Personal Finance 

Betterment Review [Reviewed 2010]

BettermentBetterment was named one of the Finovate Fall 2010 Best in Shows and they’re looking to make investing as simple as possible. The basic idea is that you open an account at Betterment (they are a registered broker-dealer), deposit funds, pick an allocation, and then go about your day. They offer a taxable investment account (no IRA’s yet) and two investing options.

This is a review of Betterment when it was first introduced at Finovate 2010, the service has added many new features and changed quite a bit so please check out our updated Betterment review for 2012.

With Betterment, you just pick how much of your investment you want in equities (Stock Market) and how much you want in Treasury bonds (TIPs). Within each category, they divide it up into a variety of ETFs so that you get diversification in that category. For Treasury bonds, you get iShares Barclasy TIPS Bond Fund (TIP). For the Stock Market, you get a mix of IWS, IWD, VTI, IVE, DIA and IWN.

If this sounds like a Lazy Portfolio, you’re right.
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 Personal Finance 

PageOnce Review: Mobile Money Management

PageOnce LogoPageOnce is a personal finance management tool and one of the companies I met at Finovate Fall 2010. I think one of the reasons why I hadn’t heard of them before is because I don’t have a “smart” phone. Unfortunately, the Palm Centro just doesn’t stack up against iPhones, Android and other brilliant cellular devices.

That said, the features offered by PageOnce’s mobile application outshines a lot of what others are currently doing. Here’s a shot of their latest version on a Windows Mobile phone:
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Seeking Alpha Investing Apps Review

Seeking AlphaWhen you go to a stock ticker site, whether it’s something like Google Finance or, the pages are pretty much static. The ticker page for Apple (AAPL) on Google Finance is pretty dull. You have basic information at the top, news on the left, some advertisements, important events, related companies, etc. It’s good information but you have little by way of customization and there’s little outside information, unless you count the news.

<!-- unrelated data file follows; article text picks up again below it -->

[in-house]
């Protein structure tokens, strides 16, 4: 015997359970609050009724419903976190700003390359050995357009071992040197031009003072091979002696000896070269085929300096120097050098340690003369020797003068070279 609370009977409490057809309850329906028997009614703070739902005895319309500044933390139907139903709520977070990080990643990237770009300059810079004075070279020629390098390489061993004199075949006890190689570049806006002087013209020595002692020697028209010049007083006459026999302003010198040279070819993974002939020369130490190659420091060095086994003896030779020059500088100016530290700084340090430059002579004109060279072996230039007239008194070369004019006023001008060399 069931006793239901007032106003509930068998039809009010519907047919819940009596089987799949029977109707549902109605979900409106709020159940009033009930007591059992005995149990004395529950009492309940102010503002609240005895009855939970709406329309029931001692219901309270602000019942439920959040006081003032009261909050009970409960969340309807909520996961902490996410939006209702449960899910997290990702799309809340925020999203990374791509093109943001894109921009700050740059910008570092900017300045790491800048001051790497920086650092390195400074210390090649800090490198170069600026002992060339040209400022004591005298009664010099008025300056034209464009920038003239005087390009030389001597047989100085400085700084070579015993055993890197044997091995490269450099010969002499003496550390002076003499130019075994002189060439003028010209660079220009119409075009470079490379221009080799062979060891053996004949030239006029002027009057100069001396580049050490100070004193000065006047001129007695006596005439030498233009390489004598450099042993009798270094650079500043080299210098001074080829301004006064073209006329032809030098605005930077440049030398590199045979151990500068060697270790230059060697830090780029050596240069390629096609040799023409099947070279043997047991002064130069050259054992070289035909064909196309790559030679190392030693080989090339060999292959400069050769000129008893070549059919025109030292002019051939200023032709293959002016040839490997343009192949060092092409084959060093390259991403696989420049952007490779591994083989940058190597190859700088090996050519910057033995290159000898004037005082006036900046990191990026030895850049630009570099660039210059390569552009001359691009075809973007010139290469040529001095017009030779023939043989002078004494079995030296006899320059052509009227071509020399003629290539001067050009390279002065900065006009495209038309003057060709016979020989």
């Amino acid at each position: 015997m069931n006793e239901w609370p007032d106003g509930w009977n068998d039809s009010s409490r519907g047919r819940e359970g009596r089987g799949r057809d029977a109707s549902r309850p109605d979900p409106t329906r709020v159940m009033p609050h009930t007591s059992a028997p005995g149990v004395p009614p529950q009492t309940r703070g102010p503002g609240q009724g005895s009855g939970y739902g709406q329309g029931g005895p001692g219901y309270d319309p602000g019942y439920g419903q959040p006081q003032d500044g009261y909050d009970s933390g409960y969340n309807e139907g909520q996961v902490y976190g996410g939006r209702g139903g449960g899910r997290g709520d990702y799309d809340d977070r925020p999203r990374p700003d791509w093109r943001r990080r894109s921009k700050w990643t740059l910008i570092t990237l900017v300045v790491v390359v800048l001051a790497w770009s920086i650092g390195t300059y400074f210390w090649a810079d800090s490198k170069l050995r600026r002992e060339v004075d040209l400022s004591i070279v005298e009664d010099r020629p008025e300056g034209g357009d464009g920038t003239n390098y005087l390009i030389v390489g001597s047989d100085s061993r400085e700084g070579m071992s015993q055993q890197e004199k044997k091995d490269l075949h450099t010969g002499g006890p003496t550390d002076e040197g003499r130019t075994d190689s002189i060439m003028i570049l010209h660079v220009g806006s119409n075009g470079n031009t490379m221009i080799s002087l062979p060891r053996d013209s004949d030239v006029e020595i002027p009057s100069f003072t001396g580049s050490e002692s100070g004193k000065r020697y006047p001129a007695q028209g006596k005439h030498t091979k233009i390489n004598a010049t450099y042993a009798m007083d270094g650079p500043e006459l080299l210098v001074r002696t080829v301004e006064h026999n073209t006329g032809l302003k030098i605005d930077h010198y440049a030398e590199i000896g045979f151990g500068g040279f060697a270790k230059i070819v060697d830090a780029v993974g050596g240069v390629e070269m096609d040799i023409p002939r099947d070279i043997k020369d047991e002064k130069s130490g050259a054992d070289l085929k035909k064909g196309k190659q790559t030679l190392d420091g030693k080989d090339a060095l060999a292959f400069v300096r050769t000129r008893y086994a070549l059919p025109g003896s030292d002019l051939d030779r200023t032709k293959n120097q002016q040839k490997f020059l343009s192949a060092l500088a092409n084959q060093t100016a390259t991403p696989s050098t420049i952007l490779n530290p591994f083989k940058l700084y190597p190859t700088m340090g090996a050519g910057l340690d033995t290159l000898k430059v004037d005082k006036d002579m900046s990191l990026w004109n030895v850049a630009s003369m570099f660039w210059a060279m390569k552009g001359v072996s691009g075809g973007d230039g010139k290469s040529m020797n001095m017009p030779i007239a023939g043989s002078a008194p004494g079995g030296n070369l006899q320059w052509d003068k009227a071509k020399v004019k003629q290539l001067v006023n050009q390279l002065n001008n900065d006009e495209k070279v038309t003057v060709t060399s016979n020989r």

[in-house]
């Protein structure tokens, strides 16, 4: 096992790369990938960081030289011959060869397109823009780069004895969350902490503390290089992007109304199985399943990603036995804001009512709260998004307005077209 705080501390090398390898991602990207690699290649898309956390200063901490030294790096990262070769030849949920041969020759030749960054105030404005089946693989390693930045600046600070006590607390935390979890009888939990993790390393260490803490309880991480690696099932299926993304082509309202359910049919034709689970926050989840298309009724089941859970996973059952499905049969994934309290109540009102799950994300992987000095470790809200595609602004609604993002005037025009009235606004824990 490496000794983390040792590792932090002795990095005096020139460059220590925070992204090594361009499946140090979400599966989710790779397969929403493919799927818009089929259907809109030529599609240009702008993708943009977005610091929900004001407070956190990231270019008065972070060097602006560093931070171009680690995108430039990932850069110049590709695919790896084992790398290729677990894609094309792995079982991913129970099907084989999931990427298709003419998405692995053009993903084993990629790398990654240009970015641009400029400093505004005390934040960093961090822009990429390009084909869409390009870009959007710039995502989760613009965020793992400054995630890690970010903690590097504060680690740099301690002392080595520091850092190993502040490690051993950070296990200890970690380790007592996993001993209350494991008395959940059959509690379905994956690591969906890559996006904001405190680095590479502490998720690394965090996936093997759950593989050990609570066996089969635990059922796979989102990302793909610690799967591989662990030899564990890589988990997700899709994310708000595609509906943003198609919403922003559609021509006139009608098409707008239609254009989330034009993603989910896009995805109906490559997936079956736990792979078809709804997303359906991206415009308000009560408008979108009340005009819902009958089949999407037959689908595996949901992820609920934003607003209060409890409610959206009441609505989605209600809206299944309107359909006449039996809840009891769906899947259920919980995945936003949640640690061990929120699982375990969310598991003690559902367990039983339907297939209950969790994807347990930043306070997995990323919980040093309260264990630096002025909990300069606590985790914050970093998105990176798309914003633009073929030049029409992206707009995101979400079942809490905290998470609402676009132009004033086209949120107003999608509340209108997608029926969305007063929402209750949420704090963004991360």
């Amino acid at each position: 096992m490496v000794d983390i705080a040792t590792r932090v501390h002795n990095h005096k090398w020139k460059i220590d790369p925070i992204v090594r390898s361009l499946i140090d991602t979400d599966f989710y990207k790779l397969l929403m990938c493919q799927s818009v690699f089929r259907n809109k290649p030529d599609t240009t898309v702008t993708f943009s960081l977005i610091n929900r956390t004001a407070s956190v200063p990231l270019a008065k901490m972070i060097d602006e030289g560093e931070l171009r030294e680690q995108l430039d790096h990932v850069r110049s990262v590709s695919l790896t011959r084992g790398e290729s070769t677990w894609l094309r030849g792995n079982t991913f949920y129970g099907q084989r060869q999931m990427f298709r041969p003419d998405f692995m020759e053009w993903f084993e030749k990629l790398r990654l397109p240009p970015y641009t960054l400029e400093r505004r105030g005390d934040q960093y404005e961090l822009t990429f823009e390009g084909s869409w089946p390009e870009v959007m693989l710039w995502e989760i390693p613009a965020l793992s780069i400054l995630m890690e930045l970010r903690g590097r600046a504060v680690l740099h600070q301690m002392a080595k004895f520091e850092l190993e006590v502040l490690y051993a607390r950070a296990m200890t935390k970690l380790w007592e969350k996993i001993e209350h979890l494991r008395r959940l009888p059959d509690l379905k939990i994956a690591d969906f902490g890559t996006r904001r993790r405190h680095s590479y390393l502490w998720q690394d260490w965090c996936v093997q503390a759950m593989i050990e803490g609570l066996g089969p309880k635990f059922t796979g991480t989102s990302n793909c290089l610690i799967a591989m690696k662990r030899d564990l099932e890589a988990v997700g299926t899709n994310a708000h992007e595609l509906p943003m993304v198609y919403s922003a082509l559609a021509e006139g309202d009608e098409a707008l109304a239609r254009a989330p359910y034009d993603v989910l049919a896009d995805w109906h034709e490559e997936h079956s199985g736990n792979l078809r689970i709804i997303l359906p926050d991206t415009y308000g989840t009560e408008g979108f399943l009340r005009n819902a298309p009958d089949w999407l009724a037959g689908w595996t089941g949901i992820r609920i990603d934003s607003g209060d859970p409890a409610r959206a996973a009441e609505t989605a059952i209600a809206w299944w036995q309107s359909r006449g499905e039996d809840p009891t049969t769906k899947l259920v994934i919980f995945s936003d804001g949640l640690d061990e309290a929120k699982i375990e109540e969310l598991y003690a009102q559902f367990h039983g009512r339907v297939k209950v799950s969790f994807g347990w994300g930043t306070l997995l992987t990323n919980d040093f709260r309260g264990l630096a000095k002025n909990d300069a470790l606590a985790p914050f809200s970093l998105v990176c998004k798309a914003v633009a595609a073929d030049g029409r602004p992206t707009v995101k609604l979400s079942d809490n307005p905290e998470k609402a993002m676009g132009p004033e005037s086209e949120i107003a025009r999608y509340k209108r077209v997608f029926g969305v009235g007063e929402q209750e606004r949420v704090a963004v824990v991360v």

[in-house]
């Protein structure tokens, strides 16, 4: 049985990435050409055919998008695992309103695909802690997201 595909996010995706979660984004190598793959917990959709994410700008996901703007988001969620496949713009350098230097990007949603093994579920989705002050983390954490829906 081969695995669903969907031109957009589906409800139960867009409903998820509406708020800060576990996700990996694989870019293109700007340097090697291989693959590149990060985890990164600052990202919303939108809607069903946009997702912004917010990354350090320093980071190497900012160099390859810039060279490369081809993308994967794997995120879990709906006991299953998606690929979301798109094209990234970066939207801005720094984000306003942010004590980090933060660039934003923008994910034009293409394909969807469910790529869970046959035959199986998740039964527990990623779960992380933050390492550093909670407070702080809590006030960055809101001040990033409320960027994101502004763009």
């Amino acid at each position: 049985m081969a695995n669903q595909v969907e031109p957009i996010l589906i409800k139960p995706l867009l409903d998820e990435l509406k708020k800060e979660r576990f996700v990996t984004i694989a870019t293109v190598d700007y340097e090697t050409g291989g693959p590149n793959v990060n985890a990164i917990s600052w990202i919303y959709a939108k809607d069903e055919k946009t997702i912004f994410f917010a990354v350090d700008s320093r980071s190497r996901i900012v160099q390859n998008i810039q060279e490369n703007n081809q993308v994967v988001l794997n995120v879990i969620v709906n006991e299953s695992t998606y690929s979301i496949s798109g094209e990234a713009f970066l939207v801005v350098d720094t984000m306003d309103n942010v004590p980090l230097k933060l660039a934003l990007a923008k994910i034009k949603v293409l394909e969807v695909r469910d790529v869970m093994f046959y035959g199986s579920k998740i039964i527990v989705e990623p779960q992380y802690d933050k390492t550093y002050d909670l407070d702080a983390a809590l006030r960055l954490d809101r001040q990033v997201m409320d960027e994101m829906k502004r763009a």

That’s what makes the investing apps at Seeking Alpha, launching next week (Oct 11th), so cool. I spoke with them at Finovate and they showed me their new offering. The basic idea is that they want to give you the ability to modify the standard ticker pages and add investing apps, built by third party partners, that improve the quality of the information you see.

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 Personal Finance 

Finovate Fall 2010 Recap

As many of you know, I spent the first two days of the week attending Finovate Fall 2010. It’s billed as a demo of the cutting edge in personal finance technology and it certainly delivered the cutting edge, it’s just that the cutting edge in finance just doesn’t appear to be as sexy as the likes of other areas (pesky security issues and whatnot). Larry Chiang, someone I had a chance to hang out with (he’s been mentioned in the past on Bargaineering), said it best (and I paraphrase) – “Banking 2.0 is like Web 0.9.”

Sounds a little harsh but there is one caveat – I think there’s a lot of stuff in fraud detection and other financial technologies that is cutting edge and certainly not web 0.9. The problem is that these technologies are also invisible to folks like you and me, it excited me but it’s really relevant to bank technologists. Since they were outside the scope of Bargaineering, I won’t be covering them, but as a former software engineer some of that stuff was interesting to listen to.

I’m penning this post on the train ride home to Baltimore so much of this is fresh in my mind. I’ll do more in depth looks at some of the companies I had a chance to talk with but these were just some of my thoughts about the companies I saw.

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 Your Take 

Your Take: Who Should I Talk To At Finovate Fall 2010?

On Monday I’ll be attending Finovate Fall 2010 to see the latest and greatest in financial technology in the great city of New York. There are a ton of presenters there, many I’ve heard of and many I’ve not. Some of the companies I’ve heard of before include Billshrink, Bundle, Smarty Pig, Credit Sesame, and Yodlee. There are, however, plenty I haven’t like Hidden Levers, Matchfund, oFlows, and Wonga (I’m just looking at the logos of demoing companies and pulling the names I do and don’t recognize).

I’ll probably check out many of the consumer direct demos (for example, Jack Henry Banking seems like a B2B solution, so I probably won’t be talking to them) but I wanted you to tell me who I should talk to and what you want me to ask them! I’ll probably stop by the companies I’m very familiar with just to see the new stuff they’re doing and then branch out from there, but let me know what interests you so I know what I should cover!

Also, if you’re going to be there, let me know and we can meet up at the conference.

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